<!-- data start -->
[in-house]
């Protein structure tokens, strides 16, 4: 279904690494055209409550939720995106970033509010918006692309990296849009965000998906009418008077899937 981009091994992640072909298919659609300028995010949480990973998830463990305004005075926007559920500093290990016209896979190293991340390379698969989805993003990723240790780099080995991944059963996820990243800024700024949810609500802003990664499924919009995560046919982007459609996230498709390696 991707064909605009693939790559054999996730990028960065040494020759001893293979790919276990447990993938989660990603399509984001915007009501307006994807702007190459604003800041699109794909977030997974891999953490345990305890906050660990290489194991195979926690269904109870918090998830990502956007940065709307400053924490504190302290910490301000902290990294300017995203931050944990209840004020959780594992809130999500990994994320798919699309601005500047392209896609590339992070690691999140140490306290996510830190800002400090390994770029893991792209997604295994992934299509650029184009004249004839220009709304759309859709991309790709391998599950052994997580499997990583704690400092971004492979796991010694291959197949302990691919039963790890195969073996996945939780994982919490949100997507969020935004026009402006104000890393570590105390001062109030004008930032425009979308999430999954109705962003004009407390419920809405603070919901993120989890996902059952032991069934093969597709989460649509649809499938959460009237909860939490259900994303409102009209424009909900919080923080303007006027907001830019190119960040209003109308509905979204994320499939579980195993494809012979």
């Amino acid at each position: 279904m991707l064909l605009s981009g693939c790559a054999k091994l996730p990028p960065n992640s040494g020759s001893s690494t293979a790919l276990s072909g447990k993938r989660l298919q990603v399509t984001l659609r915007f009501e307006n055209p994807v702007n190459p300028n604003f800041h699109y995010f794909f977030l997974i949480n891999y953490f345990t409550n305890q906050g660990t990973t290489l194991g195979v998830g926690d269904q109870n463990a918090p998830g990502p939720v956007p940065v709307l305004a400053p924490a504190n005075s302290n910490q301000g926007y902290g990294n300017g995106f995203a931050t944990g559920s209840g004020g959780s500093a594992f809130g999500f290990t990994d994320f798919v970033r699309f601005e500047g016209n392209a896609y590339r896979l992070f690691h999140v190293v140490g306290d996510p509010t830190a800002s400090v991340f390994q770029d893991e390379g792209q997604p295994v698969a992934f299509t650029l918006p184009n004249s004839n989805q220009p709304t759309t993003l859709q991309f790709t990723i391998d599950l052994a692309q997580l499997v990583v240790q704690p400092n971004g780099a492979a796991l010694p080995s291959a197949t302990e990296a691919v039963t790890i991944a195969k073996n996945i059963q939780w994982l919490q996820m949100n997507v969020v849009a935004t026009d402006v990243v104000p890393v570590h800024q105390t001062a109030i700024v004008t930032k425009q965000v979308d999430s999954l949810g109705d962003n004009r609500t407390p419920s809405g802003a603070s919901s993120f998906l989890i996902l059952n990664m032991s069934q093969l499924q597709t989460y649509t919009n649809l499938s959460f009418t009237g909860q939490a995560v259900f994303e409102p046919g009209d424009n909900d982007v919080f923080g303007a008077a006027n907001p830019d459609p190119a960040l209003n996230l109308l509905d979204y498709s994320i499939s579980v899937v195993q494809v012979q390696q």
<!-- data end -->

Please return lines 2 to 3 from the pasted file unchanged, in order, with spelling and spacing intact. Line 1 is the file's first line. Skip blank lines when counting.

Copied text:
């Protein structure tokens, strides 16, 4: 279904690494055209409550939720995106970033509010918006692309990296849009965000998906009418008077899937 981009091994992640072909298919659609300028995010949480990973998830463990305004005075926007559920500093290990016209896979190293991340390379698969989805993003990723240790780099080995991944059963996820990243800024700024949810609500802003990664499924919009995560046919982007459609996230498709390696 991707064909605009693939790559054999996730990028960065040494020759001893293979790919276990447990993938989660990603399509984001915007009501307006994807702007190459604003800041699109794909977030997974891999953490345990305890906050660990290489194991195979926690269904109870918090998830990502956007940065709307400053924490504190302290910490301000902290990294300017995203931050944990209840004020959780594992809130999500990994994320798919699309601005500047392209896609590339992070690691999140140490306290996510830190800002400090390994770029893991792209997604295994992934299509650029184009004249004839220009709304759309859709991309790709391998599950052994997580499997990583704690400092971004492979796991010694291959197949302990691919039963790890195969073996996945939780994982919490949100997507969020935004026009402006104000890393570590105390001062109030004008930032425009979308999430999954109705962003004009407390419920809405603070919901993120989890996902059952032991069934093969597709989460649509649809499938959460009237909860939490259900994303409102009209424009909900919080923080303007006027907001830019190119960040209003109308509905979204994320499939579980195993494809012979």
């Amino acid at each position: 279904m991707l064909l605009s981009g693939c790559a054999k091994l996730p990028p960065n992640s040494g020759s001893s690494t293979a790919l276990s072909g447990k993938r989660l298919q990603v399509t984001l659609r915007f009501e307006n055209p994807v702007n190459p300028n604003f800041h699109y995010f794909f977030l997974i949480n891999y953490f345990t409550n305890q906050g660990t990973t290489l194991g195979v998830g926690d269904q109870n463990a918090p998830g990502p939720v956007p940065v709307l305004a400053p924490a504190n005075s302290n910490q301000g926007y902290g990294n300017g995106f995203a931050t944990g559920s209840g004020g959780s500093a594992f809130g999500f290990t990994d994320f798919v970033r699309f601005e500047g016209n392209a896609y590339r896979l992070f690691h999140v190293v140490g306290d996510p509010t830190a800002s400090v991340f390994q770029d893991e390379g792209q997604p295994v698969a992934f299509t650029l918006p184009n004249s004839n989805q220009p709304t759309t993003l859709q991309f790709t990723i391998d599950l052994a692309q997580l499997v990583v240790q704690p400092n971004g780099a492979a796991l010694p080995s291959a197949t302990e990296a691919v039963t790890i991944a195969k073996n996945i059963q939780w994982l919490q996820m949100n997507v969020v849009a935004t026009d402006v990243v104000p890393v570590h800024q105390t001062a109030i700024v004008t930032k425009q965000v979308d999430s999954l949810g109705d962003n004009r609500t407390p419920s809405g802003a603070s919901s993120f998906l989890i996902l059952n990664m032991s069934q093969l499924q597709t989460y649509t919009n649809l499938s959460f009418t009237g909860q939490a995560v259900f994303e409102p046919g009209d424009n909900d982007v919080f923080g303007a008077a006027n907001p830019d459609p190119a960040l209003n996230l109308l509905d979204y498709s994320i499939s579980v899937v195993q494809v012979q390696q």